AN UNFORTUNATE ACCIDENT Guy Summers was the victim of a very unfortunate accident at the car shops lumber yard this morning., which resulted in a compound fracture of the femur bone of his left leg, about midway between his knee and hip. Mr. Summers had just driven into the yards with a load of six hundred feet of hickory lumber to be used in the manufacturing of brake beams, and was in the act of dismounting from them wagon when the accident occured. In getting off, he attempted to step on the hub of one of the wheels, but by some means slipped and fell to the ground, which frightened his team causing them to run. Mr. Summers was thrown directly under the wagon and two of the wheels passed over his body, one of them across the pelvic bone and the other the left thigh, breaking the bone, causing it to protrude throught the fleshy part of the leg. That Mr. Summers was not killed by the great weight which passed over him is rather remarkable, and that he did not receive other serious internal injuries, in addition to the fractured limb, is probably due to the fact that the wheels missed vital organs. Had the wagon passed over his chest or side crushing in the walls of the body against the heart or breaking the spinal column, death must have resulted in a very short time. Mr.Summers was picked up by some workmen employed by the lumber yard, and as soon as possible a carriage was summoned and he was taken to the office of Dr. Green, and Drs. Earl Green and Walter Watson called in to make an examination of his injuries. After his wounds had been properly dressed Mr. Summers was taken to the home of his uncle, Mr. John Liebengood, 401 East Main street, where he was made as comfortable as possible. While his injuries are very serious they are not necessarily fatal, and having health and strength in his favor there seems to be every reason to expect his recovery.  August 2, 1898 Mt. Vernon Register News submitted by: Sharlet Bigham LaBarbera Oct 29, 1997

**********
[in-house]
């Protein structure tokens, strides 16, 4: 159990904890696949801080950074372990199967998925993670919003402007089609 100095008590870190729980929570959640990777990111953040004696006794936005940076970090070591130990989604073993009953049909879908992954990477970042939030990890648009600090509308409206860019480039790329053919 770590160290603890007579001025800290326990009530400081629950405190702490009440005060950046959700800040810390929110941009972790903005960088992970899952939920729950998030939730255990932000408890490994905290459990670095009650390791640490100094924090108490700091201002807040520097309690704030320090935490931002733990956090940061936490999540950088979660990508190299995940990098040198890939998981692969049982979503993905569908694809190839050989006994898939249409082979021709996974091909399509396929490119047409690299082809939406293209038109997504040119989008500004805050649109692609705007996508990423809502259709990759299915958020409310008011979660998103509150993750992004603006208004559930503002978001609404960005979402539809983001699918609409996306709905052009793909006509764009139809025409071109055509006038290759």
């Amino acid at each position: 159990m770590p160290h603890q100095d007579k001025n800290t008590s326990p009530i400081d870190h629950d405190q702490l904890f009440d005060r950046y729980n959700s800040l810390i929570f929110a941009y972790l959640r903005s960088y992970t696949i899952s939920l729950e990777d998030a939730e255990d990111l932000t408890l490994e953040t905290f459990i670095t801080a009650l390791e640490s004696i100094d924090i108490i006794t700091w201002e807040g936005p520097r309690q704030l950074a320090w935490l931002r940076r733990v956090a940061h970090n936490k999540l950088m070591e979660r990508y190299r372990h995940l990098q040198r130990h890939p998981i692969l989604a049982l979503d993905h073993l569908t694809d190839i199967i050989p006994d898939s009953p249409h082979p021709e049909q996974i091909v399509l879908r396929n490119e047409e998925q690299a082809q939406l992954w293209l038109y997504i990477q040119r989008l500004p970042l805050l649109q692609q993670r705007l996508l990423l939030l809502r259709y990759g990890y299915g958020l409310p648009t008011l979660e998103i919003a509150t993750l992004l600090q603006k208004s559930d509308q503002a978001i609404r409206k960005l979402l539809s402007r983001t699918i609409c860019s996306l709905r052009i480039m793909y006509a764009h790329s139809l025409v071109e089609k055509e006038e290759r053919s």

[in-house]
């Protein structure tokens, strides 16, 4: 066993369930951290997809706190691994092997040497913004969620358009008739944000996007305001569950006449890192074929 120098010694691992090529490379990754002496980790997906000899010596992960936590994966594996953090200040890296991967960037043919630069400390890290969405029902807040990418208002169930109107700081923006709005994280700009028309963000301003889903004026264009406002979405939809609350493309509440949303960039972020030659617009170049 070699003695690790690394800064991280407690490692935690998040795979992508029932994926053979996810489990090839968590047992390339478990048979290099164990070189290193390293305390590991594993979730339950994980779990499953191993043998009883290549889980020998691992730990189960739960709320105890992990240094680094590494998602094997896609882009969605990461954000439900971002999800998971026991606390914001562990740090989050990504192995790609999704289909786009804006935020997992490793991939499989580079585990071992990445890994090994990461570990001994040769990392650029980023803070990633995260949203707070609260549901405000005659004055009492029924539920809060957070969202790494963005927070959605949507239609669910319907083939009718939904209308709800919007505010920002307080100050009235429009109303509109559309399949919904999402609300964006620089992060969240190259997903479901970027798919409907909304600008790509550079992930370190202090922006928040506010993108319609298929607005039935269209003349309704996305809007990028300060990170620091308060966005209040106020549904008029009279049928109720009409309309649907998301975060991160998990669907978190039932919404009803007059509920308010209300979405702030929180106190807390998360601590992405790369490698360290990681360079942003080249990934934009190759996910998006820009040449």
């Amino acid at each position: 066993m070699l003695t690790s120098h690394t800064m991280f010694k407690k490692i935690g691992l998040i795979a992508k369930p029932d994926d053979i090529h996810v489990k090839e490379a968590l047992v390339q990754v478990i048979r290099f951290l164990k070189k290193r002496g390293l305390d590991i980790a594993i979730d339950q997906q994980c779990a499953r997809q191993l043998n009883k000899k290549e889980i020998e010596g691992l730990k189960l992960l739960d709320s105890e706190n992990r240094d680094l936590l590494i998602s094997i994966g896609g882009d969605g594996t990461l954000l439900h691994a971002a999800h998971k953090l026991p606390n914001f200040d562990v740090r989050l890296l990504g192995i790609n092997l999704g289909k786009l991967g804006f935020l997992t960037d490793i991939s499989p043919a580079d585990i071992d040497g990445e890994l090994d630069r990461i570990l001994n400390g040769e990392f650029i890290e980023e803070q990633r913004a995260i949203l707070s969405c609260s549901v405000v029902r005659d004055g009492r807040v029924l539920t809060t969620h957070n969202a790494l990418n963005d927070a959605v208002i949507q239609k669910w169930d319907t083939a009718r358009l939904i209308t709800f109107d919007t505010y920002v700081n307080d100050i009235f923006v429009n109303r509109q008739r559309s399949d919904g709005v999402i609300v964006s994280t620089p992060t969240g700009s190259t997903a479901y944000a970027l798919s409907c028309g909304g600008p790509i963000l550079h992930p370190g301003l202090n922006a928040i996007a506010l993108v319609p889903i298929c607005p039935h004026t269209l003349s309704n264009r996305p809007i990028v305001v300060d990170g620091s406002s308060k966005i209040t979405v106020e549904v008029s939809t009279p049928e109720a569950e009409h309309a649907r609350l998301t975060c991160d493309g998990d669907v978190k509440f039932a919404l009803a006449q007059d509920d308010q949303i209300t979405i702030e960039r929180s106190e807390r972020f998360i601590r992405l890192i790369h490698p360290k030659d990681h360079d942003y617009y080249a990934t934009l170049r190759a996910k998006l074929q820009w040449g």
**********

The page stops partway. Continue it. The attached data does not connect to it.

Alderman R. K. Webber received a letter yesterday from his brother, Harry, who recently gave up a good legal prac- tice in Chicago to go to the Hawaiian Islands. The letter was written on the steamer on the outward passage to Honolulu and simply states that he had reached Honolulu all right. Mr. Webber incidentally mentions that he was seasick for the first two or three days after leaving San Francisco. He will practice his profession at Hilo, about 200 miles from Honolulu.  August 2, 1898 Mt. Vernon Register News submitted by: Sharlet Bigham LaBarbera Nov 6, 1997 
John H. Watson, of Siverton, Colo., was the guest today for a few hours of his uncle, Capt. S. H. Watson, and family. The young man has been in service as a member of Torrey's Rough Riders, which regiment was mustered out at Jacksonville, Fla., a few days ago. He is a son of William D. Watson, who removed from here in 1872 to Colo., where he now resides, and as his son expresses it, is hale and hearty. Another son, Albert, was also a member of the rough riders but having secured a good position at Jacksonville determined to make that city his future home. Torrey's men were recruited from the ranches and mines of Colorado and being inured of outdoor life might well have been classed as immunes in the army. They lost but seven men from disease while in the service. Seven were killed in a railroad smashup en route to Jacsonville, and by the way Mr. Watson had a like close call coming home. He was in a wreck last night when three men were killed in the car next to him. Mr. Watson left this afternoon for Silverton, where a good position that he left to enter the army has been kept awaiting his return. October 26, 1898 Mt. Vernon Register News submitted by: Sharlet Bigham LaBarbera Oct 29, 1997 
Mrs. Silvina Braddy, of Farrington township, was in town yesterday. Mrs. Braddy was born January 8, 1812, the day of the battle of New Orleans. Her husband, Jesse Braddy, died about the close of the war, since which time she has managed the farm and reared the children who survived their father. Mrs. Braddy was born in Tennessee, but came to Jefferson county about 65 years ago, and has lived most of the time on the farm she now occupies. She was acquainted with nearly all the old settlers of the county, most of whom she has outlived. Mrs. Braddy is a most remarkable woman in many respects, and although 87 years of age, she not only does her own housework, but milks the cows and does her own gardening. Yesterday she brought to town and sold a wagon load of Irish potatoes and will bring in another load soon. Besides these potatoes she has about 30 bushels of sweet potatoes at home, all of which is the result of her own individual labors. She keeps no hired help about the house, and says she isn't old enough yet to require such assistance, and says also that her own girls can't do as much work as their "ma." Everybody in her part of the country knows and respects the old lady, who is remakably intelligent and well informed, although her opportunities for obtaining an education were necessarily very limited. She gives promise of many years of life yet.  October 30, 1898 Mt. Vernon Register News submitted by: Sharlet Bigham LaBarbera Oct 29, 1997